Man is a fraction of the animal world. Our history is an afterthought, no more, tacked to an infinite calendar. We are not so unique as we should like to believe. And if man in a time of need seeks keeper knowledge concerning himself, then he must explore those animal horizons from which we have made our quick little march.
For all our smart phones, digital music players and social networking sites, we’re still just primates in suits. We’re animals. We run with the pack, go with the herd, and jump lemming-like into whatever our collective mob jumps into. Monkey see, monkey do.
We often decide what is good by observing what others think is good. Robert Cialdini talks extensively about social proof in his work on the science of influence — case studies, recommendations, lines out in front of restaurants, etc.
I’d venture to say that end caps at retail stores are examples of social proof. We see more stuff on display, infer that it’s there because lots of people like it, and poof! our individualism disappears in an anthropological ball of smoke.
Have you noticed that the vast majority of positive reviews are judged “helpful” on Amazon? The vast majority of negative reviews are judged “unhelpful”. If you are critical, you are criticized.
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I’m re-reading Robert Ardrey again after many years — African Genesis and The Territorial Imperative. His thesis is simple. Our primary drive, older than procreation, is the acquisition and control of territory. Our social grouping — still the source of all ethnic tension, religious intolerance, and racial hatred — has evolved to support our innate need. Social harmony — the rule of law, social breeding, cultural mores — has evolved to best manage territory control and defense. Thus, we reward those who agree with us and shun those who don’t.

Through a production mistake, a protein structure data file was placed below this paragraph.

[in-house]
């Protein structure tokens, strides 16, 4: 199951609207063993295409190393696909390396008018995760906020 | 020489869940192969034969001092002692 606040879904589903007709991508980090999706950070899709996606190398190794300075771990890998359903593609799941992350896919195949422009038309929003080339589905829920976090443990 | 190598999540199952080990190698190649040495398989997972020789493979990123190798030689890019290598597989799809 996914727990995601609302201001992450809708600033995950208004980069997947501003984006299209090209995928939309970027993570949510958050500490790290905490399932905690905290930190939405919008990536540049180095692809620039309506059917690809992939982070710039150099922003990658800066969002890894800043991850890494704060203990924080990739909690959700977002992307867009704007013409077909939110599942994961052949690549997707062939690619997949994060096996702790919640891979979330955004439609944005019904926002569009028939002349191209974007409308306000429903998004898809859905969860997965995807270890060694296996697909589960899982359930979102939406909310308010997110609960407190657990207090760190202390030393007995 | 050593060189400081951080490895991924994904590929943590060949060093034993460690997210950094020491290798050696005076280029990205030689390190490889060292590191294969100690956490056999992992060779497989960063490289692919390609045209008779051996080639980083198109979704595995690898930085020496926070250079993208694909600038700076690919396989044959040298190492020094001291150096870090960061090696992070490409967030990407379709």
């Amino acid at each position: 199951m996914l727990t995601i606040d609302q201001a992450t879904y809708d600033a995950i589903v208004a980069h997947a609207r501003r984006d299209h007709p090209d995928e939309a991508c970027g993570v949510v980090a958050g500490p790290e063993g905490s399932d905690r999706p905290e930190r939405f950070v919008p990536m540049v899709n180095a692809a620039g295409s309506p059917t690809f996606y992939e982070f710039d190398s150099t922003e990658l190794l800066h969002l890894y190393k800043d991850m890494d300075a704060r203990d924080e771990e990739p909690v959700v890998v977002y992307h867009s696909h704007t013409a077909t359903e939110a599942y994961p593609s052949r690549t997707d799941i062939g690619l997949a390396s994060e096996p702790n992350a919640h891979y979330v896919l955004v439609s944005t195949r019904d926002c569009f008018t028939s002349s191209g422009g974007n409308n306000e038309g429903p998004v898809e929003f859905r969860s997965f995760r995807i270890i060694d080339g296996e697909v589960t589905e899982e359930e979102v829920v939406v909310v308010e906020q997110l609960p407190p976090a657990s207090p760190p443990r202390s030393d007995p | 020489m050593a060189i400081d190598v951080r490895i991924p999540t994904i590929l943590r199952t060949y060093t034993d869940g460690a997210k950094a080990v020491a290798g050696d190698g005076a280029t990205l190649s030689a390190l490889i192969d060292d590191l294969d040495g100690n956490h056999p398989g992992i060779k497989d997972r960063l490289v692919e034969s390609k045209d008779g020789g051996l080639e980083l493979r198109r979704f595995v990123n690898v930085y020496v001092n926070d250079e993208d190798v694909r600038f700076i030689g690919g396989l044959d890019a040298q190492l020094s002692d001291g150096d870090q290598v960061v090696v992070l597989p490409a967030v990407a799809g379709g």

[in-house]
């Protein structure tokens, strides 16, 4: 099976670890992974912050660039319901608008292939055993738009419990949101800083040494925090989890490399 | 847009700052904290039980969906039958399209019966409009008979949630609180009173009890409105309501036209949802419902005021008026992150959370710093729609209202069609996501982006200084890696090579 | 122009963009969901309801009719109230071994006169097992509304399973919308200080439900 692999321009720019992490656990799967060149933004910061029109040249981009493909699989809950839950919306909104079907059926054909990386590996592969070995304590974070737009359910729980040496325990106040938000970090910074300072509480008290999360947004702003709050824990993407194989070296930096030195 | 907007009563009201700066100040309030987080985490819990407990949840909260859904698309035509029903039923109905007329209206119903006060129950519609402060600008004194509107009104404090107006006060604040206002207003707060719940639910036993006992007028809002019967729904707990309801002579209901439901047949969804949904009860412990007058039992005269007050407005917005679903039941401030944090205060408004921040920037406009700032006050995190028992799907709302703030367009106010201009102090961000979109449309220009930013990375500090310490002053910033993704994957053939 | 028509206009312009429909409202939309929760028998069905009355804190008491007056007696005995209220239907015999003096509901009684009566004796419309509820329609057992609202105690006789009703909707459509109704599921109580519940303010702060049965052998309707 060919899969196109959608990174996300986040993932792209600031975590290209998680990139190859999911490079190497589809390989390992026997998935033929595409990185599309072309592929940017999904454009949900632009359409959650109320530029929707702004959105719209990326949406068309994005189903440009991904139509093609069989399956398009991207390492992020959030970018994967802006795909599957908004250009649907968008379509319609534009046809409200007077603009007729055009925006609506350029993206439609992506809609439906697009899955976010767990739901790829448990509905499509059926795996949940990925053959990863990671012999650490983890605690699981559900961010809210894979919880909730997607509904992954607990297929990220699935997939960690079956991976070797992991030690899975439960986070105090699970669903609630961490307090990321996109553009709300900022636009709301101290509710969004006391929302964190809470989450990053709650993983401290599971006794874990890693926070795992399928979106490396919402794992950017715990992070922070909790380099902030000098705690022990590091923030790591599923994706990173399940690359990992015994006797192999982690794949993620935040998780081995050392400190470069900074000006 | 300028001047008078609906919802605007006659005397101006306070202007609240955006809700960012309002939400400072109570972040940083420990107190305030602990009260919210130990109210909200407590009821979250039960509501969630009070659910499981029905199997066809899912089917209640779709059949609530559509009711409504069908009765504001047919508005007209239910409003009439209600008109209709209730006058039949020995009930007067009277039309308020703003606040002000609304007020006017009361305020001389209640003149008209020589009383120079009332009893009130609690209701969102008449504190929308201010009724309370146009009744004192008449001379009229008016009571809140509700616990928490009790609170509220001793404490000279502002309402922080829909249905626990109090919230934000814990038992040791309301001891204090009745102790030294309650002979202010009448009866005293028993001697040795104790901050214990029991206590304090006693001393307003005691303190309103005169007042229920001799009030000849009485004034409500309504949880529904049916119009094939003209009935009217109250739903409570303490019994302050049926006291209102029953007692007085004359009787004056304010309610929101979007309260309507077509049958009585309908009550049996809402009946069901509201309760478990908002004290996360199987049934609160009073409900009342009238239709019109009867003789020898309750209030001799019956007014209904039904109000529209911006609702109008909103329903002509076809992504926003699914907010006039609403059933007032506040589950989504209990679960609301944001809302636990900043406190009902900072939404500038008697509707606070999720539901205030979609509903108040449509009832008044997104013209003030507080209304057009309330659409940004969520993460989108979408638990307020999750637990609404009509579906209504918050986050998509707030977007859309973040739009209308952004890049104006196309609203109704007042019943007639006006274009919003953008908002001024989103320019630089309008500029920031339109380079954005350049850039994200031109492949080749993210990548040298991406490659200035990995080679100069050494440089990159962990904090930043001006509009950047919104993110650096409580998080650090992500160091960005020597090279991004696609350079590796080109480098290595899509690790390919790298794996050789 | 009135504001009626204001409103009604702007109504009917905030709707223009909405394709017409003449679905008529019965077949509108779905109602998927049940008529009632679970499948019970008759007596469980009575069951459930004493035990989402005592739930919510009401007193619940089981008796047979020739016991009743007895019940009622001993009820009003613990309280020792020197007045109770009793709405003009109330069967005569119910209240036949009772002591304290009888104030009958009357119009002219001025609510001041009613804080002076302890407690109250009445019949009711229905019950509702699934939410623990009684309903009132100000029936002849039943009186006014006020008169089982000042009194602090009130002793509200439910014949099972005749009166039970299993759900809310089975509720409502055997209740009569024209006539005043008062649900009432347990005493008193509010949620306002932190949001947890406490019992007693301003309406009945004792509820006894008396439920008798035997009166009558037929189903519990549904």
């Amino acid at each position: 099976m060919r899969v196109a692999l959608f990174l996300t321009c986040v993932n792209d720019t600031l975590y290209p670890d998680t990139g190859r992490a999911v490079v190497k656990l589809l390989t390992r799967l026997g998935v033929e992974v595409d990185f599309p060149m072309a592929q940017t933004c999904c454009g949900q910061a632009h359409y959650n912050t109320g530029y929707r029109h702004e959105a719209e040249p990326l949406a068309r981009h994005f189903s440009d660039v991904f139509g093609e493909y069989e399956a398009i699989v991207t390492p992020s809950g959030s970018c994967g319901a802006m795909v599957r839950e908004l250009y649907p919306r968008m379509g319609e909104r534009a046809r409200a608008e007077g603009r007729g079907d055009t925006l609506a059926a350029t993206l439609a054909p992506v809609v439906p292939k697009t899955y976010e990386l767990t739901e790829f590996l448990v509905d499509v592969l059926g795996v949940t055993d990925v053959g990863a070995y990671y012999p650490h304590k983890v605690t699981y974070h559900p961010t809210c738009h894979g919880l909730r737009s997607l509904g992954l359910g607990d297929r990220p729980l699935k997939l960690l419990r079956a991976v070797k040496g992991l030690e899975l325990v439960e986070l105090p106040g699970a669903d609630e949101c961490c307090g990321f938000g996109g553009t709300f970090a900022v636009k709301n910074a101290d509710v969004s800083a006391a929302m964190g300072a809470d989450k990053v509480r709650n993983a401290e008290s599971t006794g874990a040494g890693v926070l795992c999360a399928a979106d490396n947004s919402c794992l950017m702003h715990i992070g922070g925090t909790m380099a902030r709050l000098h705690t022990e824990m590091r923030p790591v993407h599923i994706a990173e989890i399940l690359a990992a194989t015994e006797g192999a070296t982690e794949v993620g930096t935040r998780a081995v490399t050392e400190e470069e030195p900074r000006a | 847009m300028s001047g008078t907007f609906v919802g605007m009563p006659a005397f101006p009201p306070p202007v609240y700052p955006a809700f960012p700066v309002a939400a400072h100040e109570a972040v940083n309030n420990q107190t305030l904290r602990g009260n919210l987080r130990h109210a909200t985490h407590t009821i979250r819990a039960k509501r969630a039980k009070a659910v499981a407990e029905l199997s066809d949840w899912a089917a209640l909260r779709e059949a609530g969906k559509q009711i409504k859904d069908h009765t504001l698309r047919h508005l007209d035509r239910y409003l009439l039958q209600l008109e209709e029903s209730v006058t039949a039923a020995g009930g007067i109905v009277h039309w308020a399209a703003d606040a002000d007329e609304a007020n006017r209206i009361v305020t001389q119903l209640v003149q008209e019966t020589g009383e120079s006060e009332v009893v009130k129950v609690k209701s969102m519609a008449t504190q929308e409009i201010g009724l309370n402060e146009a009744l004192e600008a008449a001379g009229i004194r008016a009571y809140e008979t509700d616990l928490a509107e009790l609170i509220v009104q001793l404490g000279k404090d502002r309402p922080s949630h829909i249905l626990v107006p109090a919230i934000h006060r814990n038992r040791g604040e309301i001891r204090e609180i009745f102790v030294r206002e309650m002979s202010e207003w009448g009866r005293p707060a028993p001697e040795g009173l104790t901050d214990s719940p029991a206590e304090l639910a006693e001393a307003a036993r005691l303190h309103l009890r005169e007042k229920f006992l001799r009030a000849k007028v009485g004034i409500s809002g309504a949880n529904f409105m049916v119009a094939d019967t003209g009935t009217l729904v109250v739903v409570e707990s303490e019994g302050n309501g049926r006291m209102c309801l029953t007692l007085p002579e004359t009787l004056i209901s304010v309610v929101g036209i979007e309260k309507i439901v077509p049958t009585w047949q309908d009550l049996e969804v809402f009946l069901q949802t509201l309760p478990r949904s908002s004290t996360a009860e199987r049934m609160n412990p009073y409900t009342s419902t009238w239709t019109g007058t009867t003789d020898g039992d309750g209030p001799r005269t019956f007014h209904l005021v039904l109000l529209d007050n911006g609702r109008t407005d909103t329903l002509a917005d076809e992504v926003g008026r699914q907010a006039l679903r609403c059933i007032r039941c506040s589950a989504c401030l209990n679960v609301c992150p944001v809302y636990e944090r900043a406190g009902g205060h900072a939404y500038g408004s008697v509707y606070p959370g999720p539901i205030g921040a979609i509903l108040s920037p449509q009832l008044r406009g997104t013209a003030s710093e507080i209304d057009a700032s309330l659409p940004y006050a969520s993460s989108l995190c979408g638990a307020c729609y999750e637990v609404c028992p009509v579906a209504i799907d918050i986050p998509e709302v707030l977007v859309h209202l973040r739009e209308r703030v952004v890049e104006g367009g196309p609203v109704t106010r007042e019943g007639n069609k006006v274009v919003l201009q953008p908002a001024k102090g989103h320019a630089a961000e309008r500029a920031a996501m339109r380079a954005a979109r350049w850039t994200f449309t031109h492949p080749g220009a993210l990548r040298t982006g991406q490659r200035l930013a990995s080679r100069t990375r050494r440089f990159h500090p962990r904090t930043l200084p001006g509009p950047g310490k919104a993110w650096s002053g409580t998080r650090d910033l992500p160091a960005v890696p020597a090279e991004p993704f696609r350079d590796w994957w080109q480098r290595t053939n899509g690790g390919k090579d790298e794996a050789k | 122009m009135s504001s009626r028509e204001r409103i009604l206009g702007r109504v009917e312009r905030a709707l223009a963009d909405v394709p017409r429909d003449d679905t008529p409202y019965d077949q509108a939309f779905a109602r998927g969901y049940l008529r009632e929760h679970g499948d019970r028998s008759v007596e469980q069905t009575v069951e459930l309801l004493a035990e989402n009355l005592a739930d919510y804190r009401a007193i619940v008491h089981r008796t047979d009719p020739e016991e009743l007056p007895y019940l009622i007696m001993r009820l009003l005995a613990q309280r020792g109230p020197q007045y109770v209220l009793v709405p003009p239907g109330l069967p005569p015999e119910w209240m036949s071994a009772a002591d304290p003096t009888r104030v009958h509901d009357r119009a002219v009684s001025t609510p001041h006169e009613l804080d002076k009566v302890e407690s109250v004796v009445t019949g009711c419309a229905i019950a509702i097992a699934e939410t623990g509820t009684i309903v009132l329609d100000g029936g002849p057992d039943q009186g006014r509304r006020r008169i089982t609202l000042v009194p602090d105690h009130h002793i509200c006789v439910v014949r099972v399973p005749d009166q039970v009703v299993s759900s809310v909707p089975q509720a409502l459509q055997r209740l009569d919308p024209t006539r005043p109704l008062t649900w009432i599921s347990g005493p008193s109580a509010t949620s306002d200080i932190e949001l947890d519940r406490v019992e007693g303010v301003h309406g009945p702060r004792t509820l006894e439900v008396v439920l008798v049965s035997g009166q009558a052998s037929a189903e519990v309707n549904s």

What does this have to do with blogging? I have a pet theory that all things being equal, more posts – which manifest themselves as more lines in an RSS feed aggregator – create more readership. Like lines out front of a club or products on an end cap, more is better. An even more important trigger is the number of comments. We comment on blogs — all things being equal — that already have comments on them. We pause — all things being equal — when we don’t see enough posts frequently enough. An unhealthy gene pool?
What’s the right frequency? Do you find yourself holding back when commenting on a blog that never has any comments? Is is phenomenon good, bad, or utterly irrelevant?
Or is it just your suppressed animal instinct pushing you away?
Copyright (c) 2007 Stephen Denny